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  • River Bard Farm

Soup weather is here! Have you tried lamb shank stew?

Updated: Jan 12, 2020

I really should have taken a picture of the finished product, but I'll resist the temptation to steal someone else's photo from the web and try to remember next time. It's cold here. . .really cold, and nothing tastes better for dinner than stew right now. If you're not sure how to prepare lamb shanks, here's a great way to make the most of this cut - it will be absolutely saturated with flavor and falling-off-the-bone tender. Here's the recipe, and I'll suggest a few modifications: I think a Dutch oven is an absolute must here. Invest in one, and you'll find plenty of uses, especially for making the most tender "set it and forget it" pork roasts.

Some tips:

- Allow enough time! The lamb was tender enough to after 2 1/2 hours, not 3, but it's still a "plan ahead" recipe.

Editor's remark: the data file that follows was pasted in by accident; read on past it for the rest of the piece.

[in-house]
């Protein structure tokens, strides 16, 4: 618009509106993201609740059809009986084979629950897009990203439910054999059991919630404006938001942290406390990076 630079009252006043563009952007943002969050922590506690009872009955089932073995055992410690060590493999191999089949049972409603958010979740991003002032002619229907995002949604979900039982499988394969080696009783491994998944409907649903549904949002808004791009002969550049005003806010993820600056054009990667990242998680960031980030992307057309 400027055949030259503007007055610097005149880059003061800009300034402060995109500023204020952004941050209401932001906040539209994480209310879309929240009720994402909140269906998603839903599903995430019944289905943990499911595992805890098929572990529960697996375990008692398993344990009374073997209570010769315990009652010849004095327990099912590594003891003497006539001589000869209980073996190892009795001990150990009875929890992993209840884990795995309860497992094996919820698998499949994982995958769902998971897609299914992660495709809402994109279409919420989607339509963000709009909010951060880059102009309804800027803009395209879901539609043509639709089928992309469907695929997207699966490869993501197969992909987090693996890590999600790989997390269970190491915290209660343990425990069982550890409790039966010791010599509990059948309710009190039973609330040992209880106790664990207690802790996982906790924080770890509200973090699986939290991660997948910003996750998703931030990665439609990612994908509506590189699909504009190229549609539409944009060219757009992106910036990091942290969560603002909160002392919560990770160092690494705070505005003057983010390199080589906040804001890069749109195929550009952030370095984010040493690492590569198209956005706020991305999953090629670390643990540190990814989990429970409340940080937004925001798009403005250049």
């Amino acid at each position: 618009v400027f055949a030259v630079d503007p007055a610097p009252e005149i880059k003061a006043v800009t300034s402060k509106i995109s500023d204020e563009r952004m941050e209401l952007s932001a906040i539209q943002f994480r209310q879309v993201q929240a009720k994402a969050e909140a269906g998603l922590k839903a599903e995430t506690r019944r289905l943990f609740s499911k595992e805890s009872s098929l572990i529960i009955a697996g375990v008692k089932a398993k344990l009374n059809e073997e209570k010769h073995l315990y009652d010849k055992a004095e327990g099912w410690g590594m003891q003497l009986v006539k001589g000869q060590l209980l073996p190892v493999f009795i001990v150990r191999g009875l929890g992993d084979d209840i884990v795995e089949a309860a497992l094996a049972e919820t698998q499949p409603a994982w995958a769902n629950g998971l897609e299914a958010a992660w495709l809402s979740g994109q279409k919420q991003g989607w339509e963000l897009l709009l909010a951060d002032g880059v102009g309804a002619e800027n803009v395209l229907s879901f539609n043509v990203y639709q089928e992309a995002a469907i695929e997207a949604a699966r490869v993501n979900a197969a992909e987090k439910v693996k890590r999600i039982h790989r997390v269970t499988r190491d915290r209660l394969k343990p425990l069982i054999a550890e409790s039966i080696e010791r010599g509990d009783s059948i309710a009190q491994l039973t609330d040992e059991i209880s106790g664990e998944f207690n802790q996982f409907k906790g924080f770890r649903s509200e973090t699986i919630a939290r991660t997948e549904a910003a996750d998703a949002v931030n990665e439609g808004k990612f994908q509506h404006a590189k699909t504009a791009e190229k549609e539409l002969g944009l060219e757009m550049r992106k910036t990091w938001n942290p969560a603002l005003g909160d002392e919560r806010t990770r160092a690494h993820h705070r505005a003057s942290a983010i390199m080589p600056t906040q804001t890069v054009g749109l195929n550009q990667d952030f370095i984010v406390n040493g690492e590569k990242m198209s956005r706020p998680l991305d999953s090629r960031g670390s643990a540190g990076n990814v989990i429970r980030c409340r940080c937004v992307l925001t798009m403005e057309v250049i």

- I love rutabagas and turnips, but only had carrots and parsnips on hand, and it was still delicious.

- "Pressing" the veggies and stock through a strainer would have made me angry. Use a food mill (also used for removing seeds from tomato sauce, jam, and pureeing baby food), and get every bit of goodness out of the veggies. It will make the sauce thicker, so add a bit more broth (yay, more stew to go around!)

-This probably makes about five servings, and fills half a Dutch oven. If you're going to the trouble, double the recipe! It will definitely leave you wanting more.

-You can probably skip the gremolata. It's too strong for kids to appreciate, and we dove into the stew and forgot to add it as a garnish. It was good on our roasted squash and kielbasa soup the next night, though.

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